The Press Newspaper

Toledo, Ohio & Lake Erie

The Press Newspaper

The Press Newspaper

For centuries, illnesses have plagued mankind, constantly reminding us of our limitations.

While some may simply admit defeat, others use their conditions as inspiration for bettering society, even to the point of going before Congress to demand change.

One such individual is Kathy White, of Pemberville and wife of Eastwood High School math teacher, Gary White, who has suffered from Type 1 diabetes more than 25 years. Affecting her life physically and emotionally, Mrs. White has made it her goal to help others with diabetes in numerous ways, including raising public awareness of what Type 1 diabetes really entails, fund raising, training special service dogs for diabetics, and even participating in a research study.

Kathy-White
Kathy White, who suffers from Diabetes, is training
her first diabetes alert dog, which will let its owner
know when blood sugar levels drop.

In the United States today, diabetes affects 25.8 million American citizens across the country. Of those 25.8 million 95 percent have Type 2 diabetes and only 5 percent suffer from type 1.

Type 1, also known as juvenile diabetes, affects patients at a young age. Their bodies simply stop producing insulin and therefore they become insulin-dependent, meaning they must inject insulin into their bodies. Scientists have tried to perfect such a dosage in a pill-like form with no success. Therefore, to bypass the stomach, shots or being connected to insulin pumps is necessary as well as numerous blood sugar tests.

“While insulin is the treatment, it’s also the demon because if you get too much insulin, your blood sugar drops to low and the symptoms are very uncomfortable and dangerous. You get very confused…I can’t make a simple decision or choice,” said Mrs. White, “It’s a constant battle everyday.”

Mrs. White’s treatment didn’t stop with insulin injections. Continuous glucose monitors and the drug Symlin became part of daily care, but only produced minimal relief. Even with these treatments, she began to suffer more and more from hypoglycemia unawareness, a symptom of low blood sugar.

“I began to worry that my body would lose the fight sooner rather than later…my problems with diabetes were creeping deeper into my life and even into my job, which required a high level of concentration. Emotionally, I was transitioning from feeling frustrated to being completely discouraged, even hopeless,” she recalled.  Hope, however, finally did arrive.

In the summer of 2007, a clinical trial was held at the University of Minnesota involving islet cell transplants. After applying and checking with doctors to see if she qualified, Mrs. White was chosen as candidate and on July 19, 2008 she received a call to undergo the procedure.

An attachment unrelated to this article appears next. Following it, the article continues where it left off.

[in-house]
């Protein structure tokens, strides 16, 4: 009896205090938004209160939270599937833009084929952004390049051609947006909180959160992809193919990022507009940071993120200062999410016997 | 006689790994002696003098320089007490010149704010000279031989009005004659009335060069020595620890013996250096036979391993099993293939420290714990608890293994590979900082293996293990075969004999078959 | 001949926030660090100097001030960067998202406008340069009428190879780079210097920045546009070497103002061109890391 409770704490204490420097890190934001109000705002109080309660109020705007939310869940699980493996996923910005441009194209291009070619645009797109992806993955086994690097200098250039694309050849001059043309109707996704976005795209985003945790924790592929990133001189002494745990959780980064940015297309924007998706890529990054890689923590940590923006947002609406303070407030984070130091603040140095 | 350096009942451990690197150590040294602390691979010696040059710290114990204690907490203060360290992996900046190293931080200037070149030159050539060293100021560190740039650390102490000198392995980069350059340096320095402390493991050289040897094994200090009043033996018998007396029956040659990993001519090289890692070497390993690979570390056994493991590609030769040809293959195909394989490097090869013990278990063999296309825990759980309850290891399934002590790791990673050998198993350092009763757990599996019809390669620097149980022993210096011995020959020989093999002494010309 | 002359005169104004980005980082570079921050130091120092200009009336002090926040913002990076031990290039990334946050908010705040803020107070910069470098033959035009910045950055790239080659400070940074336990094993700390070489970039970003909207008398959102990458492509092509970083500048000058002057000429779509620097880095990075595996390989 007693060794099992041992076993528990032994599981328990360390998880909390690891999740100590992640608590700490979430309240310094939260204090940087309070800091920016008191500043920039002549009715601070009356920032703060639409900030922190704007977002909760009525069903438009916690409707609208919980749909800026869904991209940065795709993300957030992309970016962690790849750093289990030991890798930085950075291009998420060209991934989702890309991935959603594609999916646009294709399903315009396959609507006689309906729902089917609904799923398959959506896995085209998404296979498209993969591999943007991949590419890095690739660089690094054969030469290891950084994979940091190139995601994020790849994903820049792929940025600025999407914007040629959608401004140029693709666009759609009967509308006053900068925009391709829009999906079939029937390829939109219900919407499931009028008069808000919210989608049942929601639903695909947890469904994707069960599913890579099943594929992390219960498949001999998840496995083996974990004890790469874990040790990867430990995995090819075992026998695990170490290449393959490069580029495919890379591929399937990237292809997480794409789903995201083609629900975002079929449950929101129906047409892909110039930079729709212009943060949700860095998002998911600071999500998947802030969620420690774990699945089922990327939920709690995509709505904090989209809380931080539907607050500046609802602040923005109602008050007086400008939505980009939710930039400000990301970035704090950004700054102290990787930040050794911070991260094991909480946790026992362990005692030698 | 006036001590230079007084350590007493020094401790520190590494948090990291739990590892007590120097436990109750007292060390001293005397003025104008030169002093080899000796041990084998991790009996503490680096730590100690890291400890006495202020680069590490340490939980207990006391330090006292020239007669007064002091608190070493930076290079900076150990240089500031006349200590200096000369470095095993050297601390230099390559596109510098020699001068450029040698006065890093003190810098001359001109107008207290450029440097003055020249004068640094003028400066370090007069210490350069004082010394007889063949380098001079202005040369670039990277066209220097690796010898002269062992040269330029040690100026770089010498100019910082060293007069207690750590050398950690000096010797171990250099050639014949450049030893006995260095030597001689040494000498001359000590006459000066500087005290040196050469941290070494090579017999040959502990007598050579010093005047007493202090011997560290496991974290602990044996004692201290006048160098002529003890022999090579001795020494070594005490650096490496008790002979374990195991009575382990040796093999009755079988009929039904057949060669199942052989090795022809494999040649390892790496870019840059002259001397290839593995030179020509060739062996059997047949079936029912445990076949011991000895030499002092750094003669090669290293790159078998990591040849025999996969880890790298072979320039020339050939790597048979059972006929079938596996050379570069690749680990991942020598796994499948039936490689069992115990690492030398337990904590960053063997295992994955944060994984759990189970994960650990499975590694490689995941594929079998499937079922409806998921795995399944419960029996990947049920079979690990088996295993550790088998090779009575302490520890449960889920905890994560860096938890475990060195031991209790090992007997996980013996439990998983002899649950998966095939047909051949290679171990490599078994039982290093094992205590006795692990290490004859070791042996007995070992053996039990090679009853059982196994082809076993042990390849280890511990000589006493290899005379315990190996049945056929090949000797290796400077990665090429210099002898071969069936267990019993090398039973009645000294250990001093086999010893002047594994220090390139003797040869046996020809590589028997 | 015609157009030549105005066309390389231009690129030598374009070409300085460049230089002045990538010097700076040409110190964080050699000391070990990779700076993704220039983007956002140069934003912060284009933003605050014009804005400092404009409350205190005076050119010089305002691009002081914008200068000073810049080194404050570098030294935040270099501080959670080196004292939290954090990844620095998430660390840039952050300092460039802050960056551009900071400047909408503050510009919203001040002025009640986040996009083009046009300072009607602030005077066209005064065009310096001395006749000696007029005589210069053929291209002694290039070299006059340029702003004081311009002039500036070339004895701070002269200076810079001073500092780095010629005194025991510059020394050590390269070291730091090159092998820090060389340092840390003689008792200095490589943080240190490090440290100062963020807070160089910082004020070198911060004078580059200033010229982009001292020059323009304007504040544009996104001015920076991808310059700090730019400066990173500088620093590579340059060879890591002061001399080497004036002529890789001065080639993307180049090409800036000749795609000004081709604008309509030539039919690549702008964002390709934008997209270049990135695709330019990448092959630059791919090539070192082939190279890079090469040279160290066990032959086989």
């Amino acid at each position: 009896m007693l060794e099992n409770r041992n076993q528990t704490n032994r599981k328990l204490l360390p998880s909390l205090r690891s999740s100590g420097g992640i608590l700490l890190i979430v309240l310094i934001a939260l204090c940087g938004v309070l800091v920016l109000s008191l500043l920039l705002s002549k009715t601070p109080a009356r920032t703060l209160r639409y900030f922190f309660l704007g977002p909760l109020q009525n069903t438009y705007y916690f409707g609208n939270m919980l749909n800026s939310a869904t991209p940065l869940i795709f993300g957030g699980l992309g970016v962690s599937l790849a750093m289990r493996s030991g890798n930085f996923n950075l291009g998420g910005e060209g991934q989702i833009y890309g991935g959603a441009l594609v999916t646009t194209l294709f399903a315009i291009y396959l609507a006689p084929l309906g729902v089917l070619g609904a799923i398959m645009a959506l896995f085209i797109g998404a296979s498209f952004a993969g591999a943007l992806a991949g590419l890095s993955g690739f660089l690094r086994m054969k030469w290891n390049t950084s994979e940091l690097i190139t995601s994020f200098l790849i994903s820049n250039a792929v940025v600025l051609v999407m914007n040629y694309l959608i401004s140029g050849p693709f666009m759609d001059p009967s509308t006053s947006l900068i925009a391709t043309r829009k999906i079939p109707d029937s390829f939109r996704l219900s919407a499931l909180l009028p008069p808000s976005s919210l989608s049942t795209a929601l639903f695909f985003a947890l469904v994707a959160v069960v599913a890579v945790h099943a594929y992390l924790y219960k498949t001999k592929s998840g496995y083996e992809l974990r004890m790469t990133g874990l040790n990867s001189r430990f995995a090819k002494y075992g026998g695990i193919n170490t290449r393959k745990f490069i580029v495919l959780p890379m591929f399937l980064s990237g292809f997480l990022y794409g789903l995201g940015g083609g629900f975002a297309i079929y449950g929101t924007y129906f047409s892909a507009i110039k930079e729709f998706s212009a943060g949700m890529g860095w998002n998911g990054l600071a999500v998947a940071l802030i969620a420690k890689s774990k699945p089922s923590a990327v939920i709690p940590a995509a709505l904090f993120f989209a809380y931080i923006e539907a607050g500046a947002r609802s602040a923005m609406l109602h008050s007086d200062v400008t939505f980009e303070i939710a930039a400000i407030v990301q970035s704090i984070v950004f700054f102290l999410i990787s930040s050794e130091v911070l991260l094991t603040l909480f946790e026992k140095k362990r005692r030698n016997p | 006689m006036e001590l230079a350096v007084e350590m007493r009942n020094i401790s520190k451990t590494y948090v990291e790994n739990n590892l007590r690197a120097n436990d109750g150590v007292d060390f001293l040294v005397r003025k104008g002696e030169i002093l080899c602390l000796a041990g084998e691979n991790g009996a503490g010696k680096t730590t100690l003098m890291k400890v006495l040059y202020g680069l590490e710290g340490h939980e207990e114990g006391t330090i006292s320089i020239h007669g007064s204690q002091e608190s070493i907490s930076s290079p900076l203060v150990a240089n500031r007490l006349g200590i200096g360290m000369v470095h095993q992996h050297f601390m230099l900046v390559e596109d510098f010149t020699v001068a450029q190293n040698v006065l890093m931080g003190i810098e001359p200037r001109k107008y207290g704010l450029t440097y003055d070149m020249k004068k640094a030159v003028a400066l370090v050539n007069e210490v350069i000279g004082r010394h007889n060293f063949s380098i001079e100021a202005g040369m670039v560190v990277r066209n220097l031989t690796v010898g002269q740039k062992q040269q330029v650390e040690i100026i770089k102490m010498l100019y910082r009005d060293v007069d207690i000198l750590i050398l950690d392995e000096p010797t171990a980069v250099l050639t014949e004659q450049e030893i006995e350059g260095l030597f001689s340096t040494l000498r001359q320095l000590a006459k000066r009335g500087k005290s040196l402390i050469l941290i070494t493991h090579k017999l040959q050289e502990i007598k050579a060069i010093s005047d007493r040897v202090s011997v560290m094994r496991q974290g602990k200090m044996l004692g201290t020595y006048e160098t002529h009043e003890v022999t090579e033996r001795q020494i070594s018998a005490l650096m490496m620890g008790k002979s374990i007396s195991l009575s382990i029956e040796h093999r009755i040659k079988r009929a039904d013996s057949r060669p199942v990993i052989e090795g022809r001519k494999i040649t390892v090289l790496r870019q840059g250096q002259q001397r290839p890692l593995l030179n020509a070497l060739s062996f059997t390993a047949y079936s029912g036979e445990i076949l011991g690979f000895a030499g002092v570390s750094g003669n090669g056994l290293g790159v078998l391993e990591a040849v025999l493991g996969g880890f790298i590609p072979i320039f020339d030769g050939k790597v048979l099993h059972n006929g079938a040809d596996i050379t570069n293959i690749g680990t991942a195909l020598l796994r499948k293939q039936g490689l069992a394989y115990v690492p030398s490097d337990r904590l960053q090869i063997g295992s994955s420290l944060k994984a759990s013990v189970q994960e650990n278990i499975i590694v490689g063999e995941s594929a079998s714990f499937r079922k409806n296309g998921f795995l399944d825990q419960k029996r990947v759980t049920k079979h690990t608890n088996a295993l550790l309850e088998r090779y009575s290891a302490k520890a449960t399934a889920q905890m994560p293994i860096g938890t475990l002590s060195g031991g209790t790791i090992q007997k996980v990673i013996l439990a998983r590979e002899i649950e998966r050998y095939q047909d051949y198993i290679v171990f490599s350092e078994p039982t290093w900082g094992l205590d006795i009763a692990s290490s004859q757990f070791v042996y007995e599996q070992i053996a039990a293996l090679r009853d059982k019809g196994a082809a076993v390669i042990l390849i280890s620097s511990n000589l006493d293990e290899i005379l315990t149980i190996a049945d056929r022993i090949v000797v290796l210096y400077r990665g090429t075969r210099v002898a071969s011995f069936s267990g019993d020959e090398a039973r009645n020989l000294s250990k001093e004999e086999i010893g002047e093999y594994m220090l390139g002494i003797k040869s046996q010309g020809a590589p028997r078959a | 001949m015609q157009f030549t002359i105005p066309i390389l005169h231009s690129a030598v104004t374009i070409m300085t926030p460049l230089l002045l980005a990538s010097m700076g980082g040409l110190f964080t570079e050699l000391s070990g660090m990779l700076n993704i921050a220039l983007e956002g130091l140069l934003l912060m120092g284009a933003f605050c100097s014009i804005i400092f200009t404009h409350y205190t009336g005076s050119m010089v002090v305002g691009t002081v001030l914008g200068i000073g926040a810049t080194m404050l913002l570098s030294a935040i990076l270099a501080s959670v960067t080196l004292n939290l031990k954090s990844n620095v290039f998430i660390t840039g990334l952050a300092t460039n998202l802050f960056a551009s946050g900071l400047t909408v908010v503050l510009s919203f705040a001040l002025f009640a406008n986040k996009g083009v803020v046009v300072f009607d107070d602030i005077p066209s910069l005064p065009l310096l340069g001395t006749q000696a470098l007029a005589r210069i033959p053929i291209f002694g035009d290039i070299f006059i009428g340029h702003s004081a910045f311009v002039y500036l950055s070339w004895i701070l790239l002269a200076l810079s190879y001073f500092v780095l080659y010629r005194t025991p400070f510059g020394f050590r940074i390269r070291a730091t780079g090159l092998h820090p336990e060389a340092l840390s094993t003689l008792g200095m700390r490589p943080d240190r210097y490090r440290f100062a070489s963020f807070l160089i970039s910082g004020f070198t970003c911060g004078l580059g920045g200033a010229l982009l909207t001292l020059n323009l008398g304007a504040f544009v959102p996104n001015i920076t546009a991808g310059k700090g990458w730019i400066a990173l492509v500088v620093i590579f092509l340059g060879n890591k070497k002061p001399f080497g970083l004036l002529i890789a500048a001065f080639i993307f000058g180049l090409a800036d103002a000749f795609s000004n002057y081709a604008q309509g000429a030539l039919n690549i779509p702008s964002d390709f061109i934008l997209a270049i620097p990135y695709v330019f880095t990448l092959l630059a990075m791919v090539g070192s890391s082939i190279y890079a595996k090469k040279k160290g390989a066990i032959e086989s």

During this procedure, islet cells were extracted from the donor’s pancreas and inserted into her portal vein, which were then carried to her liver. The surgery lasted only 90 minutes, but Mrs. White finally had freedom, freedom that she never had before.

The transplant gave her the ability to participate in many activities she thought she would not able to do without the constant worry of limitations caused by diabetes. “I had the constant worry of my blood sugar dropping, so I had to carry food with me where ever I went.  Since the transplant, I don’t have to worry about that anymore,” she said. 

Unfortunately, after two years, Kathy’s blood sugar levels continually increased, and daily doses of insulin are again necessary, however, the required dosage was far less than she had taken before the procedure. The success of the transplant gave her motivation to reach out to other diabetic suffers.

This, in turn led Mrs. White to become a part of an organization called Juvenile Diabetes Research Foundation, which raises money to try and find the cure for diabetes. She also is training her first diabetes alert dog, which will let their owners know when their blood sugar levels have dropped. She has even convinced Mr. White to train one of these special dogs as well.

Mrs. White recently returned from Washington where she met with senators and representatives to explain the need for funding for experimental research. 

“If there’s one thing I have to say to all the people who suffer from diabetes is don’t give up,” she said. “There is hope!”

The Assistance Dogs of America are in need of foster owners for dogs. Visit www.adai.org for more information.

She also is training her first diabetes alert dog, which will let their owners know when their blood sugar levels have dropped. She has even convinced Mr. White to train one of these special dogs as well.

Mrs. White recently returned from Washington where she met with senators and representatives to explain the need for funding for experimental research. 

“If there’s one thing I have to say to all the people who suffer from diabetes is don’t give up,” she said. “There is hope!”

Kathy White, who suffers from diabetes, is training her first diabetes alert dog, which will let its owner know when blood sugar levels drop.

(Reprinted with permission from The Eagle's Eye, a student publication of Eastwood High School)

 

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